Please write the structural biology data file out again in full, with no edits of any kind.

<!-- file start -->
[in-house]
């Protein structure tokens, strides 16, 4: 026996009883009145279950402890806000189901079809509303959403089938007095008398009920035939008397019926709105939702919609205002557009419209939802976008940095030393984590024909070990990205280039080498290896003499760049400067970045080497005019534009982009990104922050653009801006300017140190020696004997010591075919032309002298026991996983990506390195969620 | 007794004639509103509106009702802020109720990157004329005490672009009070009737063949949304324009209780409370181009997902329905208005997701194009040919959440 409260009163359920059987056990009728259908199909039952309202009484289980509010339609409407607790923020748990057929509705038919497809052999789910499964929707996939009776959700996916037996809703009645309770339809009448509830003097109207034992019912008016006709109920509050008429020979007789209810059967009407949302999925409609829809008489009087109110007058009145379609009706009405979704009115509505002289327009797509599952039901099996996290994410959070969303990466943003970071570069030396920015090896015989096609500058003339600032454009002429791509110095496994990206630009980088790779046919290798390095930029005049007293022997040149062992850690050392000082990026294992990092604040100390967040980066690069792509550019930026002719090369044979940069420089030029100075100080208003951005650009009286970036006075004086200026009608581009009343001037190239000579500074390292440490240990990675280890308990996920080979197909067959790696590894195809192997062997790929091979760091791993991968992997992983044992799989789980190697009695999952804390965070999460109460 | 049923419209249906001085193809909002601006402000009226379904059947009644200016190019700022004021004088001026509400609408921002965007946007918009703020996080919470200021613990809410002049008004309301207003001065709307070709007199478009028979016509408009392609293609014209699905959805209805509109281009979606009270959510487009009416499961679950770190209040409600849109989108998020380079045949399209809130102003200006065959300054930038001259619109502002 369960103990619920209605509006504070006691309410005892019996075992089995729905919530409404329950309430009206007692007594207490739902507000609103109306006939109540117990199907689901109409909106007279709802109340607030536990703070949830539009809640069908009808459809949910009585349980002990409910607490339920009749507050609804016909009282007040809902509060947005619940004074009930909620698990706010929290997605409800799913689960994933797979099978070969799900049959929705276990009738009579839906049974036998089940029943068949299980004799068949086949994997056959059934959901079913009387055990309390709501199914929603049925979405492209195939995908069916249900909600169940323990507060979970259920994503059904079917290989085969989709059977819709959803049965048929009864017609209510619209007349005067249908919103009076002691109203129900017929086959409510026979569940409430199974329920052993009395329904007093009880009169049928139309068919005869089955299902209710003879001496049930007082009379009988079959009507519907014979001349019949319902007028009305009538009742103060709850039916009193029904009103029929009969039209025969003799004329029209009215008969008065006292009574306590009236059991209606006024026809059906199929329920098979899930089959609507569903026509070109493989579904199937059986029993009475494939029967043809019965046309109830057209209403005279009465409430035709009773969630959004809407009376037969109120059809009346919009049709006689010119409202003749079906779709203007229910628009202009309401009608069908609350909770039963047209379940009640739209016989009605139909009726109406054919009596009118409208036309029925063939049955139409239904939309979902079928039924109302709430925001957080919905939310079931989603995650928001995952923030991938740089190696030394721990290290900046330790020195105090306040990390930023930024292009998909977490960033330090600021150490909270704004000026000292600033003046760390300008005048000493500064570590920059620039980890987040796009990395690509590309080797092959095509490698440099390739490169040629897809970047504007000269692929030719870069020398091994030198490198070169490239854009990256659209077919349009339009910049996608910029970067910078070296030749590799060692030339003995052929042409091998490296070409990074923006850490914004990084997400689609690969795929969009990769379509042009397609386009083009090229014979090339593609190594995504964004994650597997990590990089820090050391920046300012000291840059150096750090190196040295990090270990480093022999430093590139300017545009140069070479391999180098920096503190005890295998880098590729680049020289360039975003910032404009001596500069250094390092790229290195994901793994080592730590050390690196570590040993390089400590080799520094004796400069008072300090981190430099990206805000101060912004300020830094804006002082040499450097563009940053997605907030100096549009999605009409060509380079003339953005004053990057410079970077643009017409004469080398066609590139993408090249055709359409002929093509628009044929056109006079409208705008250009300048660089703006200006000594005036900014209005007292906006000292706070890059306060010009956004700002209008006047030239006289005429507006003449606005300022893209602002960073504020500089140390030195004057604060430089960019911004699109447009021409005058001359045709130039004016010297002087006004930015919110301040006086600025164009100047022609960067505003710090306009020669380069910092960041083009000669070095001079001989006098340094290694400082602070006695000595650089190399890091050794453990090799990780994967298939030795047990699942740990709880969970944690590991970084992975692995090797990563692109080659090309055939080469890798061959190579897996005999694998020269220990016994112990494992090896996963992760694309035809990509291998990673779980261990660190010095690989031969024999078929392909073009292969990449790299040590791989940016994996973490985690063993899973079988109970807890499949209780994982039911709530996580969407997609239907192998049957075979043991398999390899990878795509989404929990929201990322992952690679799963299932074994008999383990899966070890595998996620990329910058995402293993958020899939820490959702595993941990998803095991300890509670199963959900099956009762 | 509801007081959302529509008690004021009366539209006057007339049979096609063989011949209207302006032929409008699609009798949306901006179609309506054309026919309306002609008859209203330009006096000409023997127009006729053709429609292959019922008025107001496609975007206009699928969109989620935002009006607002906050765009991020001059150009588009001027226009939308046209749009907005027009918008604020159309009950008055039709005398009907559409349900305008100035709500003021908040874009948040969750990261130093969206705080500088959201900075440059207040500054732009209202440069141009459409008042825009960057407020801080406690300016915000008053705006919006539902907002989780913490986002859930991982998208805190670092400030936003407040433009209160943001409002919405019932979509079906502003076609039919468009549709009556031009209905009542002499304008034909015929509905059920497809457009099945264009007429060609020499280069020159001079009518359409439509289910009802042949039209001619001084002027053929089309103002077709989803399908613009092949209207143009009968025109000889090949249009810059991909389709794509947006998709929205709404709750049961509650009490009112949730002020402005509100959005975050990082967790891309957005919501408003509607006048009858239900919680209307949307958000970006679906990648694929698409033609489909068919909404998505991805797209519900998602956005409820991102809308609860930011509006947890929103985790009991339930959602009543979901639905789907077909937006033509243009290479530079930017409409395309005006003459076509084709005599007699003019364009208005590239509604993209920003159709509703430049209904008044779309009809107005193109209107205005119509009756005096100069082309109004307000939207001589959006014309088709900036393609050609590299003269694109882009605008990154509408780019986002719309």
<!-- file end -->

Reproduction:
[in-house]
């Protein structure tokens, strides 16, 4: 026996009883009145279950402890806000189901079809509303959403089938007095008398009920035939008397019926709105939702919609205002557009419209939802976008940095030393984590024909070990990205280039080498290896003499760049400067970045080497005019534009982009990104922050653009801006300017140190020696004997010591075919032309002298026991996983990506390195969620 | 007794004639509103509106009702802020109720990157004329005490672009009070009737063949949304324009209780409370181009997902329905208005997701194009040919959440 409260009163359920059987056990009728259908199909039952309202009484289980509010339609409407607790923020748990057929509705038919497809052999789910499964929707996939009776959700996916037996809703009645309770339809009448509830003097109207034992019912008016006709109920509050008429020979007789209810059967009407949302999925409609829809008489009087109110007058009145379609009706009405979704009115509505002289327009797509599952039901099996996290994410959070969303990466943003970071570069030396920015090896015989096609500058003339600032454009002429791509110095496994990206630009980088790779046919290798390095930029005049007293022997040149062992850690050392000082990026294992990092604040100390967040980066690069792509550019930026002719090369044979940069420089030029100075100080208003951005650009009286970036006075004086200026009608581009009343001037190239000579500074390292440490240990990675280890308990996920080979197909067959790696590894195809192997062997790929091979760091791993991968992997992983044992799989789980190697009695999952804390965070999460109460 | 049923419209249906001085193809909002601006402000009226379904059947009644200016190019700022004021004088001026509400609408921002965007946007918009703020996080919470200021613990809410002049008004309301207003001065709307070709007199478009028979016509408009392609293609014209699905959805209805509109281009979606009270959510487009009416499961679950770190209040409600849109989108998020380079045949399209809130102003200006065959300054930038001259619109502002 369960103990619920209605509006504070006691309410005892019996075992089995729905919530409404329950309430009206007692007594207490739902507000609103109306006939109540117990199907689901109409909106007279709802109340607030536990703070949830539009809640069908009808459809949910009585349980002990409910607490339920009749507050609804016909009282007040809902509060947005619940004074009930909620698990706010929290997605409800799913689960994933797979099978070969799900049959929705276990009738009579839906049974036998089940029943068949299980004799068949086949994997056959059934959901079913009387055990309390709501199914929603049925979405492209195939995908069916249900909600169940323990507060979970259920994503059904079917290989085969989709059977819709959803049965048929009864017609209510619209007349005067249908919103009076002691109203129900017929086959409510026979569940409430199974329920052993009395329904007093009880009169049928139309068919005869089955299902209710003879001496049930007082009379009988079959009507519907014979001349019949319902007028009305009538009742103060709850039916009193029904009103029929009969039209025969003799004329029209009215008969008065006292009574306590009236059991209606006024026809059906199929329920098979899930089959609507569903026509070109493989579904199937059986029993009475494939029967043809019965046309109830057209209403005279009465409430035709009773969630959004809407009376037969109120059809009346919009049709006689010119409202003749079906779709203007229910628009202009309401009608069908609350909770039963047209379940009640739209016989009605139909009726109406054919009596009118409208036309029925063939049955139409239904939309979902079928039924109302709430925001957080919905939310079931989603995650928001995952923030991938740089190696030394721990290290900046330790020195105090306040990390930023930024292009998909977490960033330090600021150490909270704004000026000292600033003046760390300008005048000493500064570590920059620039980890987040796009990395690509590309080797092959095509490698440099390739490169040629897809970047504007000269692929030719870069020398091994030198490198070169490239854009990256659209077919349009339009910049996608910029970067910078070296030749590799060692030339003995052929042409091998490296070409990074923006850490914004990084997400689609690969795929969009990769379509042009397609386009083009090229014979090339593609190594995504964004994650597997990590990089820090050391920046300012000291840059150096750090190196040295990090270990480093022999430093590139300017545009140069070479391999180098920096503190005890295998880098590729680049020289360039975003910032404009001596500069250094390092790229290195994901793994080592730590050390690196570590040993390089400590080799520094004796400069008072300090981190430099990206805000101060912004300020830094804006002082040499450097563009940053997605907030100096549009999605009409060509380079003339953005004053990057410079970077643009017409004469080398066609590139993408090249055709359409002929093509628009044929056109006079409208705008250009300048660089703006200006000594005036900014209005007292906006000292706070890059306060010009956004700002209008006047030239006289005429507006003449606005300022893209602002960073504020500089140390030195004057604060430089960019911004699109447009021409005058001359045709130039004016010297002087006004930015919110301040006086600025164009100047022609960067505003710090306009020669380069910092960041083009000669070095001079001989006098340094290694400082602070006695000595650089190399890091050794453990090799990780994967298939030795047990699942740990709880969970944690590991970084992975692995090797990563692109080659090309055939080469890798061959190579897996005999694998020269220990016994112990494992090896996963992760694309035809990509291998990673779980261990660190010095690989031969024999078929392909073009292969990449790299040590791989940016994996973490985690063993899973079988109970807890499949209780994982039911709530996580969407997609239907192998049957075979043991398999390899990878795509989404929990929201990322992952690679799963299932074994008999383990899966070890595998996620990329910058995402293993958020899939820490959702595993941990998803095991300890509670199963959900099956009762 | 509801007081959302529509008690004021009366539209006057007339049979096609063989011949209207302006032929409008699609009798949306901006179609309506054309026919309306002609008859209203330009006096000409023997127009006729053709429609292959019922008025107001496609975007206009699928969109989620935002009006607002906050765009991020001059150009588009001027226009939308046209749009907005027009918008604020159309009950008055039709005398009907559409349900305008100035709500003021908040874009948040969750990261130093969206705080500088959201900075440059207040500054732009209202440069141009459409008042825009960057407020801080406690300016915000008053705006919006539902907002989780913490986002859930991982998208805190670092400030936003407040433009209160943001409002919405019932979509079906502003076609039919468009549709009556031009209905009542002499304008034909015929509905059920497809457009099945264009007429060609020499280069020159001079009518359409439509289910009802042949039209001619001084002027053929089309103002077709989803399908613009092949209207143009009968025109000889090949249009810059991909389709794509947006998709929205709404709750049961509650009490009112949730002020402005509100959005975050990082967790891309957005919501408003509607006048009858239900919680209307949307958000970006679906990648694929698409033609489909068919909404998505991805797209519900998602956005409820991102809308609860930011509006947890929103985790009991339930959602009543979901639905789907077909937006033509243009290479530079930017409409395309005006003459076509084709005599007699003019364009208005590239509604993209920003159709509703430049209904008044779309009809107005193109209107205005119509009756005096100069082309109004307000939207001589959006014309088709900036393609050609590299003269694109882009605008990154509408780019986002719309």